Diaspora: Special Issue of South Asian Review.
John Hawley’s account of an evening at the Bellagio Centre in Italy is a fitting beginning to the central themes of globalisation and diaspora. Hawley recounts how Habib Tanvir presented his ideas to a large group of foreign academics in Hindi to their complete befuddlement. The reaction to Habib’s lateral narrative underscores my point—the listeners pretended to have understood his language and began making their individual interjections in Japanese, Spanish, Italian and pig Latin.
This cacophony was perhaps Habib’s "orchestrated assault on the dominance of ‘the word’ and rationality itself." There is indeed a method in this madness, one undercut by forces of globalisation that had brought the diaspora together, yet thrown up cultural diversity.
K. D. Verma’s splendid collection of essays is scholarly and authoritative yet straightforward and accessible.
Both topical and literary, it has a greater cultural than economic focus. Revathi Krishnaswamy, for instance, compares two commentaries on cricket: Ashis Nandy’s The Tao of Cricket and Ramachandra Guha’s A Corner of a Foreign Field in terms of Arjun Appadurai’s Modernity at Large. All three critics believe that Indians have indigenised cricket and that it is more Indian than English. Nandy reasons that it is the British who reinvented the Indian village game of gulli-danda and dressed it up as "cricket".
The Bollywood "hit", Lagaan, turns both games head to head; the final victory lies with the globally acknowledged game of cricket, but well suited to its indigenous surroundings. This "dream team" symbolises a nation that has overcome its caste/class barriers, yet it is led by "a salt-of-the-earth Hindu youth and correctly includes a Muslim, a Sikh, and a Dalit."
Krishnaswamy claims that women remain the excluded minority supplying only the love interest in the film. But is has to be acknowledged that the colonial memsahib is, after all, the cricket coach. The only concession cricket has made to women is through the commodification of the game by Sony TV to rope in the female viewer. This also shifts focus from the cultural to the economic, and from the local to the global market.
Geoffrey Kain interestingly links the progress of technology with the domination of Asia and Africa by Europe. The emerging technology of genetically modified organisms and transgenic seeds and their importation into the third world have led to the coinage of terms such as "genetic imperialism" and "bio serfdom".
In Gandhi’s India, where cotton has been harnessed to produce khadi, there has been a good deal of resistance to genetically modified cotton plants with cries of "Monsanto Quit India" or from associations like Vandana Shiva’s "Navdanya" which are set up to protect local farmers’ methods and knowledges and halt the "colonisation of the seed".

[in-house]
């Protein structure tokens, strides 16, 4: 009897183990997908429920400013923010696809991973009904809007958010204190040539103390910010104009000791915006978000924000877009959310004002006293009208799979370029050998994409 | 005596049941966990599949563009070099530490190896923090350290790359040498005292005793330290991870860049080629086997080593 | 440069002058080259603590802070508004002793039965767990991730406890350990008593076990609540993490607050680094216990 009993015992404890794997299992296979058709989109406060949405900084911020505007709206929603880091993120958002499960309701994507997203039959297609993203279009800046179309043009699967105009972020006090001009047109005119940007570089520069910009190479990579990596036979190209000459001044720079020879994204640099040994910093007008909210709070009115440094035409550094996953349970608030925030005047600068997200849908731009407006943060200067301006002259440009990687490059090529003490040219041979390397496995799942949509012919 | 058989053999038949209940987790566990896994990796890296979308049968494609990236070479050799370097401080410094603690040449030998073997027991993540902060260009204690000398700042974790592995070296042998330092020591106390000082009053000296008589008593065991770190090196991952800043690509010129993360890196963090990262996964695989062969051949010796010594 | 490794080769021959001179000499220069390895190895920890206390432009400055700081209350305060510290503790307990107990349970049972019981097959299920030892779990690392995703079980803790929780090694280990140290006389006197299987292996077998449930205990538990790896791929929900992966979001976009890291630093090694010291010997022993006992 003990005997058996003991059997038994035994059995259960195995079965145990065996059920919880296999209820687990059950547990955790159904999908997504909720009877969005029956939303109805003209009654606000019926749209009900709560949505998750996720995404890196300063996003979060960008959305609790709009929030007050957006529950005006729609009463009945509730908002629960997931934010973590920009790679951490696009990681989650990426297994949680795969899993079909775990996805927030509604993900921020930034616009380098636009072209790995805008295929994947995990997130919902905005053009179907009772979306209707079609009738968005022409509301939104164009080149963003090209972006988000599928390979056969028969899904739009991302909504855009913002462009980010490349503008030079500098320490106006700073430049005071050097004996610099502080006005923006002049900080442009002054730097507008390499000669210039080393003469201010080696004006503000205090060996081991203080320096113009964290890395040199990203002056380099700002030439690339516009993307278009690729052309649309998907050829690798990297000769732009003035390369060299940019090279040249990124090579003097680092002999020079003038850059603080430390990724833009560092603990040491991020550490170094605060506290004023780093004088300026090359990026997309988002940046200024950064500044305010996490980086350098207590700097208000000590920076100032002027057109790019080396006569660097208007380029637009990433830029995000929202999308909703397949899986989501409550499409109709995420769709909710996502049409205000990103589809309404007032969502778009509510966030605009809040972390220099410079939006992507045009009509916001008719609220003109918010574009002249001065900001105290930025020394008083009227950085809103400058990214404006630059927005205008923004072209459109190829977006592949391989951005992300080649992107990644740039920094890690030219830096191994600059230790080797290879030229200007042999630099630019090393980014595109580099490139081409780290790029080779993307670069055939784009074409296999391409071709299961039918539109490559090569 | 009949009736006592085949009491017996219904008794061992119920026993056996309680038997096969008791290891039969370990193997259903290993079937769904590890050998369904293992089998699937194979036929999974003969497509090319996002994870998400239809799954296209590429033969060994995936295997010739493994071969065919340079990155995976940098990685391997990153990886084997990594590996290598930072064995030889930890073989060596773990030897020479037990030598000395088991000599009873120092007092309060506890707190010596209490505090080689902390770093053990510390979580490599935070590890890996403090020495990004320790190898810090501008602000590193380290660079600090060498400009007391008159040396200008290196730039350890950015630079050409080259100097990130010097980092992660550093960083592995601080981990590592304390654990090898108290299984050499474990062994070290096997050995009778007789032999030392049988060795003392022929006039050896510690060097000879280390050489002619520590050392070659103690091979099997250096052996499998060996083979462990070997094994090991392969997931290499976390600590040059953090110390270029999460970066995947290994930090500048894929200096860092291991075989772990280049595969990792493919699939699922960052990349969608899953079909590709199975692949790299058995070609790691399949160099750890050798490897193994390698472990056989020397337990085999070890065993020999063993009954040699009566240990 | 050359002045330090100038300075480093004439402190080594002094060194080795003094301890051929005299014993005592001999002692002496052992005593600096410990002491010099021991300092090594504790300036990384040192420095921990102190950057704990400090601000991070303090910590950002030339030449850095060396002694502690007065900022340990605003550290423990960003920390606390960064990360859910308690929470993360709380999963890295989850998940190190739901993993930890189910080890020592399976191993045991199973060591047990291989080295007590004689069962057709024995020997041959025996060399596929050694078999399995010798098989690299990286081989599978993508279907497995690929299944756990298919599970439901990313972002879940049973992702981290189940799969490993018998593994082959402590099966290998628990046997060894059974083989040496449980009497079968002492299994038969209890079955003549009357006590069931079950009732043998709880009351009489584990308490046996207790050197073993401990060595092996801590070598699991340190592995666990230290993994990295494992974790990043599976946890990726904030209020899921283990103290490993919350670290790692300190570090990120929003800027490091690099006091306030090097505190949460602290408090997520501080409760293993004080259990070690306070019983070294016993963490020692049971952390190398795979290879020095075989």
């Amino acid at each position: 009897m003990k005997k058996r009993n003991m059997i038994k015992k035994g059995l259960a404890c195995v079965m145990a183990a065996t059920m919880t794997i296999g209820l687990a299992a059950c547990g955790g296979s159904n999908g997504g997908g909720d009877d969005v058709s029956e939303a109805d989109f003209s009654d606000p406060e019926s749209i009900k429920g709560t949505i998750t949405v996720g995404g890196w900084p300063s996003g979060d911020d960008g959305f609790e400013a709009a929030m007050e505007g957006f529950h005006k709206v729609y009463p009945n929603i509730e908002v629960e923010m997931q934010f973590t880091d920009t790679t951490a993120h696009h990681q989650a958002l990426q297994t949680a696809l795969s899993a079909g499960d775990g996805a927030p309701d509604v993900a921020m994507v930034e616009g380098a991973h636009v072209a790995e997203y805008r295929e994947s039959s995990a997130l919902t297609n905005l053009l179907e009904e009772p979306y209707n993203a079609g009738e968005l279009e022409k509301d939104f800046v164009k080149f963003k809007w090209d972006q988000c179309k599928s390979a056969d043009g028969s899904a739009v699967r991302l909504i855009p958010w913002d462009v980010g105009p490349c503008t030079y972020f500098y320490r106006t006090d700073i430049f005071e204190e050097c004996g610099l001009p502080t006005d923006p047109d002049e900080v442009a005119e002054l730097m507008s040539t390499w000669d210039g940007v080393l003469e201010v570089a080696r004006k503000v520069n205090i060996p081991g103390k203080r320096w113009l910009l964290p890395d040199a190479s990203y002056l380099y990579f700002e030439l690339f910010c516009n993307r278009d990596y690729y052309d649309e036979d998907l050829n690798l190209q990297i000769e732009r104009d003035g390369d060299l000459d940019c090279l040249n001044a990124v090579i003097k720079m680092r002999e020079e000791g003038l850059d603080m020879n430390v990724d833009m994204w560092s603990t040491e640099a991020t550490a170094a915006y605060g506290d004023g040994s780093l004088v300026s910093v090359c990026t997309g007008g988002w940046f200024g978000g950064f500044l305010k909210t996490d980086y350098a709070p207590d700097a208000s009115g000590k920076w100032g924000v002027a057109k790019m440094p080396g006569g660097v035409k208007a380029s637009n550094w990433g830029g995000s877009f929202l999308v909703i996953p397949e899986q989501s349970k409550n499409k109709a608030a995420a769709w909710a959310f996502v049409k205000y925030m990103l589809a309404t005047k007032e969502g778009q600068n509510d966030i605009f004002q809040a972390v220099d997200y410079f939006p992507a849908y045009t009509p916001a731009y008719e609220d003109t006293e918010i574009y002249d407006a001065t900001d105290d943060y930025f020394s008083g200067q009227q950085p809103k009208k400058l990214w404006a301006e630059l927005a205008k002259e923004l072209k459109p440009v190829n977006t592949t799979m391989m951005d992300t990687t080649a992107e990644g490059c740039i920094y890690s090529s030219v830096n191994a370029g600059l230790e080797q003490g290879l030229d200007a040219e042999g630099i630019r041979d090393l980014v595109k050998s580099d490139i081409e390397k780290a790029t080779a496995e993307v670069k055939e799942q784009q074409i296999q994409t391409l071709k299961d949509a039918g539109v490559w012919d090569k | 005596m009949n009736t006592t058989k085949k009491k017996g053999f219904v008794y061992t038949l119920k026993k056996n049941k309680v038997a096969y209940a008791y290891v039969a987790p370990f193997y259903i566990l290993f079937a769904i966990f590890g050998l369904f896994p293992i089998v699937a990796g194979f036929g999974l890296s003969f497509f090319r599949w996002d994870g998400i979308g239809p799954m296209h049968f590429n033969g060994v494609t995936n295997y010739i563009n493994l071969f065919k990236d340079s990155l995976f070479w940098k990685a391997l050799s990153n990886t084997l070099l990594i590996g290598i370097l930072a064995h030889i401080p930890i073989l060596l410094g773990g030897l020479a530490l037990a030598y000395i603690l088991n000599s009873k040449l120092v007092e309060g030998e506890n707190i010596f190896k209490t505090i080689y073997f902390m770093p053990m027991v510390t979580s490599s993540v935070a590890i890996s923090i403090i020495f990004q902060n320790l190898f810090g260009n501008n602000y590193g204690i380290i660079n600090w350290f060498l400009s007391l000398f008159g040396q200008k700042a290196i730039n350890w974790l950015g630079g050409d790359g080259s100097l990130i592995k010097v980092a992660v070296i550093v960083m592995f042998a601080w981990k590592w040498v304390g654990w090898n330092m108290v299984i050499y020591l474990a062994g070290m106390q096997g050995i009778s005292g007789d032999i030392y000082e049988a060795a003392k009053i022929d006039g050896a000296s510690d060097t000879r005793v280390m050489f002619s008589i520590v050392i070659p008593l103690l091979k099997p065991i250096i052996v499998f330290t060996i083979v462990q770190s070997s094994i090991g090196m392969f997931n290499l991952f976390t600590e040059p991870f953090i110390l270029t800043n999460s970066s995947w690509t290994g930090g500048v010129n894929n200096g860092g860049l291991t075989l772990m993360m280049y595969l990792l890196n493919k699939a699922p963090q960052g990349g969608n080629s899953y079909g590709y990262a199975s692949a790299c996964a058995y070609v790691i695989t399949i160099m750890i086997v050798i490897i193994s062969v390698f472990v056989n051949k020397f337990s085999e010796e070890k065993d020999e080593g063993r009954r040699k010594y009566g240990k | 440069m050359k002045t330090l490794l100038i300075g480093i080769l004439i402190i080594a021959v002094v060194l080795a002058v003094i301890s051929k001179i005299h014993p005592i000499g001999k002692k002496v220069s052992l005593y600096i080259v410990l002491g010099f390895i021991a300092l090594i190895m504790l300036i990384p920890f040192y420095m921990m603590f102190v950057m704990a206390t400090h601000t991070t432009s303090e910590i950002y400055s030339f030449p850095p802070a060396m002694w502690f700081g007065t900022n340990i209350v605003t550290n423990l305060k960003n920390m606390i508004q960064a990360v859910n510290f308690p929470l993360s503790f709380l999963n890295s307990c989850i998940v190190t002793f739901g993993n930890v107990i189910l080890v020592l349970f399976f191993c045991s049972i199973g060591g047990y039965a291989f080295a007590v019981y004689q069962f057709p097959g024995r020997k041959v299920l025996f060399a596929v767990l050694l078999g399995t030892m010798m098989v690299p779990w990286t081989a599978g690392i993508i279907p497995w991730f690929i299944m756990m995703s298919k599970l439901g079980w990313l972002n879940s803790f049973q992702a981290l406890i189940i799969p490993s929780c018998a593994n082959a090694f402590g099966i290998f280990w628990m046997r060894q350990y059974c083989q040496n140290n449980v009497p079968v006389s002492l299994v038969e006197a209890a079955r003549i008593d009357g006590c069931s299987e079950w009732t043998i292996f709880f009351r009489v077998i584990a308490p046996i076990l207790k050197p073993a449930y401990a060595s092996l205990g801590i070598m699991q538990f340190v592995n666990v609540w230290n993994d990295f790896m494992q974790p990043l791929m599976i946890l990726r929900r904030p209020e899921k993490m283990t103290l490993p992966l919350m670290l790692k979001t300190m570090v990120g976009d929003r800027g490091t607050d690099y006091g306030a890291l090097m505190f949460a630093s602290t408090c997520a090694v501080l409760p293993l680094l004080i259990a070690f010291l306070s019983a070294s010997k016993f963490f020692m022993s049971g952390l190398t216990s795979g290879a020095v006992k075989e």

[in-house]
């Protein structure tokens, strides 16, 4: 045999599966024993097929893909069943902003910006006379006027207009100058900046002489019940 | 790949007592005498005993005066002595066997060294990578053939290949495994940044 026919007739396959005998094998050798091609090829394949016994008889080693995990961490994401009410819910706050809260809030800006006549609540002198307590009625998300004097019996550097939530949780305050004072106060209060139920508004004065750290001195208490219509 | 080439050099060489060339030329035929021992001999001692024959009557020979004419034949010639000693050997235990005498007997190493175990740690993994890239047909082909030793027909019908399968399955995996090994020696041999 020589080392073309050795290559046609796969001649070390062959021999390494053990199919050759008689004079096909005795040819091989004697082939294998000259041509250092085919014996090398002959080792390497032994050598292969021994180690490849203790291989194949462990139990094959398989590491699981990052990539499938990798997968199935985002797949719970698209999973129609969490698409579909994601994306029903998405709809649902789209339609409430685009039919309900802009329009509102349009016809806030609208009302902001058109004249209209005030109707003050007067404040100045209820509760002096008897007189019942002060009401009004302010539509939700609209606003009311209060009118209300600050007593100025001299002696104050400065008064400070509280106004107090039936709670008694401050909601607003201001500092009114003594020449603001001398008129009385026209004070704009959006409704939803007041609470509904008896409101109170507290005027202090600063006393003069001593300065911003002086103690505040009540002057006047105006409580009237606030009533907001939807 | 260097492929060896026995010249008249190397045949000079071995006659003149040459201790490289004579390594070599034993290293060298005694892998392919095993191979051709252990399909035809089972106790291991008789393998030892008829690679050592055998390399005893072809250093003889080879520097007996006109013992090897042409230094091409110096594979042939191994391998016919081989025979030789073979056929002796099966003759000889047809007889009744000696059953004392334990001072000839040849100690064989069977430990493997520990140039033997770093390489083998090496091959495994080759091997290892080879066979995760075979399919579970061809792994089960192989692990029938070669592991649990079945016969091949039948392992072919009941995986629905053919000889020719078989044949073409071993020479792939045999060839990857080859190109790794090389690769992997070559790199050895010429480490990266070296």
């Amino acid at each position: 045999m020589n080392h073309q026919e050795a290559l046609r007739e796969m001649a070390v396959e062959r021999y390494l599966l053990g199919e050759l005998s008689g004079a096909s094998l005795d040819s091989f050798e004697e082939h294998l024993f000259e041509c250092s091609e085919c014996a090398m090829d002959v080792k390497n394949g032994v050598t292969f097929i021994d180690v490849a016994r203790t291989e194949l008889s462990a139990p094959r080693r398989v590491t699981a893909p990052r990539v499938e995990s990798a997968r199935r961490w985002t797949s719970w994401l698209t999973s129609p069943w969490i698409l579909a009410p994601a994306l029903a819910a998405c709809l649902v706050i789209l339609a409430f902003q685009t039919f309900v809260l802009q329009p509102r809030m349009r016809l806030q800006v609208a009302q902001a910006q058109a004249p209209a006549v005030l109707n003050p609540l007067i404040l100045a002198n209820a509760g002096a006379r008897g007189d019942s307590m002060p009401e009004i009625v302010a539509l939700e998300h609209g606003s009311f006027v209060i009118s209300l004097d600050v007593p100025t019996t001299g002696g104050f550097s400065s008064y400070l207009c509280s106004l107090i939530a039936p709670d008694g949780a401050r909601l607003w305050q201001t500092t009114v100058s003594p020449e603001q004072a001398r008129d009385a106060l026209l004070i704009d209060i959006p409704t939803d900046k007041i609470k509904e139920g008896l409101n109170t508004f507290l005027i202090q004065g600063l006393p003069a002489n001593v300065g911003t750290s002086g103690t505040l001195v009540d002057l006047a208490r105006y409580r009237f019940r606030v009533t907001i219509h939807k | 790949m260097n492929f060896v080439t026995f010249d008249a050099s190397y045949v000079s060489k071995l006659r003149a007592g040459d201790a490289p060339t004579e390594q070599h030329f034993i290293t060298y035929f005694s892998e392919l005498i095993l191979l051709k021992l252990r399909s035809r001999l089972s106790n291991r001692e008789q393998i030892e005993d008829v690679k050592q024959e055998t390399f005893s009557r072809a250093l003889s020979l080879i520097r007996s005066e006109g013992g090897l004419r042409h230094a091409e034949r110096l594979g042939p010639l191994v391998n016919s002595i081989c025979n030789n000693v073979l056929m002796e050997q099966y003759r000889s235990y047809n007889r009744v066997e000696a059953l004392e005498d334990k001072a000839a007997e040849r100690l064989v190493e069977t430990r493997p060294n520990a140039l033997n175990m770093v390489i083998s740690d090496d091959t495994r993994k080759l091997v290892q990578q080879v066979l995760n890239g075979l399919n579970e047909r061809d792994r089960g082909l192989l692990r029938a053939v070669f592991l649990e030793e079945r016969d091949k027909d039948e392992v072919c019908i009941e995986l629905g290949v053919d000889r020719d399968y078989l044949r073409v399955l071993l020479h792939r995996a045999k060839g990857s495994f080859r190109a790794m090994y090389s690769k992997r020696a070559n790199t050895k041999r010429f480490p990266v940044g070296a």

This collection moves to more literary concerns next—Raja Rao, Amitav Ghosh and Salman Rushdie.
The themes of cultural essentialism as against the forces of global capitalism discussed in these essays give place to similar issues in a more contemporary Indian set up.
Sangita Gopal shows how religion uses the Internet for its new online avatar. Blessings-onthenet.com, saranam.com and ePrarthana.com permit Hindus all over the world to practice their religion "with the click of the mouse." These websites "function on the premise that Hindu identity can be purchased: buy Hindu, be Hindu."
The Hindutva websites have enabled the global rise of the Hindu Right, and culture has become a commodity sold on plasma screens. In the US, particularly, Hindutva ideology has managed to appropriate a large section of the diaspora. Hindutva, an ideology that seeks its strength from its ancient origins, discovers its ultimate strength in cyberspace. From Savarkar’s civilizational and non-doctrinal definition of Hinduism, where Hindus were united as a jati through bonds of blood, we now inhabit a global Hindu culture on retail.
In turn, the US-Indian communities have fashioned a pan-Hindu agenda which is, however, free of systems and principles. It includes a VHP of America which has its own website that promotes "the Hindu way of life" and creates its own brand of Yankee Hindutva.
An average website contains a definition of who Hindus are and gives information about Hindu festivals and Hindu news. The websites also sell "Puja Packages" for the "beginner" and "Advanced Packages" for the "repeat visitor".
One may even "order" proxy pujas and havans online, which can be performed for the non-resident Hindu in an Indian temple of his or her choice.
Thus the US-Indian can enjoy the spiritual bliss of the homeland even as he/she grooves materially into the West and so, reap the benefits of "dual" citizenship.
This issue of South Asian Review, which is published from the University of Pittsburgh in Johnstown, is devoted to an analysis of how problems concerning diaspora have emerged as a political force and how the politics of immigration have been fashioned with larger consequences for transcultural politics.
On the evidence of its various essays, the collection should prove to be a valuable source of ideas and discussions on its various subjects relating to nationalism and its cultural politics.
In years to come, it could become an essential reading for students and teachers anxious for looking into global politics.